Staff Sgt. Mike Woodward, 2nd Infantry Division, hands out rulers to students at the Andleab school in Diyala, Iraq, April 7, 2010. U.S. troops joined Iraqi Police to deliver pencils, notebooks, calculators and more. U.S. Army photo by Spc. Ry Norris.
US troops, Iraqi Police supply 2 schoolsWritten by Spc. Ry Norris, 3rd Infantry Division Headquarters
Thursday, April 15, 2010 18:54
DIYALA – Eager faces peeked through windows as students tried to catch a glimpse of Iraqi Police and U.S. Soldiers bearing gifts of school supplies here, April 7.
U.S. Soldiers with 2nd Platoon, Troop C, 1st Squadron, 14th Cavalry Regiment, and IP visited students at two schools; the Andleab school, in the Albulatif village, and the Abn Baitars school, in the Jamaylia village of Diyala province.
School faculty had no prior knowledge, nor knew the purpose, of the visit. "It's an unexpected surprise," said Vice Principal Raad Mahmouad of the Abn Baitars school. "Anything that will help us is very much appreciated."
This is the second time his school has received donations.
The schools run two sessions to accommodate a vast number of students. Andleab has more than 160 children in attendance between the ages of five and 12. Abn Baitars is a secondary school with approximately 220 in attendance between the ages 13 and 18.
Each school received approximately $1,000 in school supplies this year. The faculty chooses one class to receive the first of the supplies. The IP handed each child in the classroom a calculator, ruler, pencil, and notebook. "The children are happy. That is what's important," said Mahmouad.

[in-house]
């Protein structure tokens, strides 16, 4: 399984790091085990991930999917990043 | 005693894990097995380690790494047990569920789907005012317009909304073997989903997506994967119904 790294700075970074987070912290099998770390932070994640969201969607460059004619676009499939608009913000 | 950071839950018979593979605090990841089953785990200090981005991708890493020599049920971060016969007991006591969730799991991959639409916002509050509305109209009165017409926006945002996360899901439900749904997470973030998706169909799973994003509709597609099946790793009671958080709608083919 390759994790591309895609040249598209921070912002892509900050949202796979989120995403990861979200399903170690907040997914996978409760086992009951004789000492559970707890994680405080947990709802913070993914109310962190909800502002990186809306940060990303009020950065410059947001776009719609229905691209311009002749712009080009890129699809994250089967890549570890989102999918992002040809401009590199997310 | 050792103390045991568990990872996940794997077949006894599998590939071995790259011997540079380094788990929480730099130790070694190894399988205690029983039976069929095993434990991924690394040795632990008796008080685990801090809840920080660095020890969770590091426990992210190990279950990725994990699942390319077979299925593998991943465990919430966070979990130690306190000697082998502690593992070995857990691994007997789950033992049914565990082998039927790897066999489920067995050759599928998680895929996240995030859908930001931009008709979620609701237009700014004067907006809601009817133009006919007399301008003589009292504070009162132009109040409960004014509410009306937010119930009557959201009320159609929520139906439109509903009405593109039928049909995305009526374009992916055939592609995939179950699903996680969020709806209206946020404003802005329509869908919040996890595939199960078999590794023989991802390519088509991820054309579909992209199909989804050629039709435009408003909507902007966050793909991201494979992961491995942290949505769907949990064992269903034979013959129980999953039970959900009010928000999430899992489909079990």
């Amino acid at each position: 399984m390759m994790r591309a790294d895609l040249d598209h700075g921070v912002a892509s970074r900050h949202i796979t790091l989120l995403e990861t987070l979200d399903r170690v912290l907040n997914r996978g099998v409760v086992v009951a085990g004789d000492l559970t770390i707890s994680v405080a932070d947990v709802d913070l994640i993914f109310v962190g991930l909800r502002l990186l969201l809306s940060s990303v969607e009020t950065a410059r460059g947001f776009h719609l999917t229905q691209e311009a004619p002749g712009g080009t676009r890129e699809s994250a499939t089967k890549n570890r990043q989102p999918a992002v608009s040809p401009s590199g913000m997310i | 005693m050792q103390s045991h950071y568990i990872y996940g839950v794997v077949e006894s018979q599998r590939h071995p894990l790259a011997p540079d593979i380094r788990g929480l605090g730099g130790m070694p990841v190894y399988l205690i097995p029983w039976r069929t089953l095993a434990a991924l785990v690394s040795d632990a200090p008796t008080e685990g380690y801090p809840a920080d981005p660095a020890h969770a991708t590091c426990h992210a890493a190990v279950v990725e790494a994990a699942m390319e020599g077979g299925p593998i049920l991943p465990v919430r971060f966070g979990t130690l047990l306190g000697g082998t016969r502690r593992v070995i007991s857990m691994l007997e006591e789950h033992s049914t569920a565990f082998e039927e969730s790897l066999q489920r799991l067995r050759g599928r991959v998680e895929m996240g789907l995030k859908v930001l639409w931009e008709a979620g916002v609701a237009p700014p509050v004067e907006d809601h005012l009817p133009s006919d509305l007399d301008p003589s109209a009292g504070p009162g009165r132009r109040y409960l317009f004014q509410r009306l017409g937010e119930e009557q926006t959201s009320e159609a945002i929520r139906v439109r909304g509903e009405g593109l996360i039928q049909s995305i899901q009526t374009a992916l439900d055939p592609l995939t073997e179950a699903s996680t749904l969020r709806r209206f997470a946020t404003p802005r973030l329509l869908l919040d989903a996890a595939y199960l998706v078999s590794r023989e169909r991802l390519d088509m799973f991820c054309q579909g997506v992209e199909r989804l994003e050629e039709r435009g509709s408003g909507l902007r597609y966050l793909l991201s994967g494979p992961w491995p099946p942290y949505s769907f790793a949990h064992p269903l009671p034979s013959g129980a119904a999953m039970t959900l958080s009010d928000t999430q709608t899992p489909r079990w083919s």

The schools were also given white boards, markers, highlighters, and pens. These will be used and distributed throughout the school at the faculty's discretion.
"When we establish this repertoire, the people are more willing to assist us in helping them," said Spc. Mikal Rogers, a Soldier with Troop C, 1/14 Cav., attached to the 3rd Stryker Brigade Combat Team, 2nd Infantry Division. "Not only will this help the kids of Iraq, it will help the country as a whole. We're here to help the future of Iraq. These kids are a part of that future."
The IP and Troop C, 1/14 Cav. have conducted just a few humanitarian missions to date, but hope to do more in the near future in an effort to establish a better relationship with the people of the region.
"The mission was a success," said Lt. Ghassan with the IP. "The children are happy. We are happy. They are a part of our community. We will continue to look after them and protect them." (here)